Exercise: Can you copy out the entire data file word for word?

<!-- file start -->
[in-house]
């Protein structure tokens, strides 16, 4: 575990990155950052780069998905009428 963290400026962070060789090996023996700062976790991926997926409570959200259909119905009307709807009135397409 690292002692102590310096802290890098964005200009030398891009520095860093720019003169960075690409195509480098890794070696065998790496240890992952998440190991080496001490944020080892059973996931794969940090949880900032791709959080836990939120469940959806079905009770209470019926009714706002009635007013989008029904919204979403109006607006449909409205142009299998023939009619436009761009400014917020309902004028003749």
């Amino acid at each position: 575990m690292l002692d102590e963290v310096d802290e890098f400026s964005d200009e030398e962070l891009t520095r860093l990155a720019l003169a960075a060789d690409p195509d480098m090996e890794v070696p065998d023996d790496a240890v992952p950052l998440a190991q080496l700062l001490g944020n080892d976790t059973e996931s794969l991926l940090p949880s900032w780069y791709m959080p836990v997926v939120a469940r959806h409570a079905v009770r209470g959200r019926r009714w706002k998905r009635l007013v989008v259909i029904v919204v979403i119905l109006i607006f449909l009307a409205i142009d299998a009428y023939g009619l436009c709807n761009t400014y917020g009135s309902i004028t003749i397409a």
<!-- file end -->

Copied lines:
[in-house]
């Protein structure tokens, strides 16, 4: 575990990155950052780069998905009428 963290400026962070060789090996023996700062976790991926997926409570959200259909119905009307709807009135397409 690292002692102590310096802290890098964005200009030398891009520095860093720019003169960075690409195509480098890794070696065998790496240890992952998440190991080496001490944020080892059973996931794969940090949880900032791709959080836990939120469940959806079905009770209470019926009714706002009635007013989008029904919204979403109006607006449909409205142009299998023939009619436009761009400014917020309902004028003749």
């Amino acid at each position: 575990m690292l002692d102590e963290v310096d802290e890098f400026s964005d200009e030398e962070l891009t520095r860093l990155a720019l003169a960075a060789d690409p195509d480098m090996e890794v070696p065998d023996d790496a240890v992952p950052l998440a190991q080496l700062l001490g944020n080892d976790t059973e996931s794969l991926l940090p949880s900032w780069y791709m959080p836990v997926v939120a469940r959806h409570a079905v009770r209470g959200r019926r009714w706002k998905r009635l007013v989008v259909i029904v919204v979403i119905l109006i607006f449909l009307a409205i142009d299998a009428y023939g009619l436009c709807n761009t400014y917020g009135s309902i004028t003749i397409a």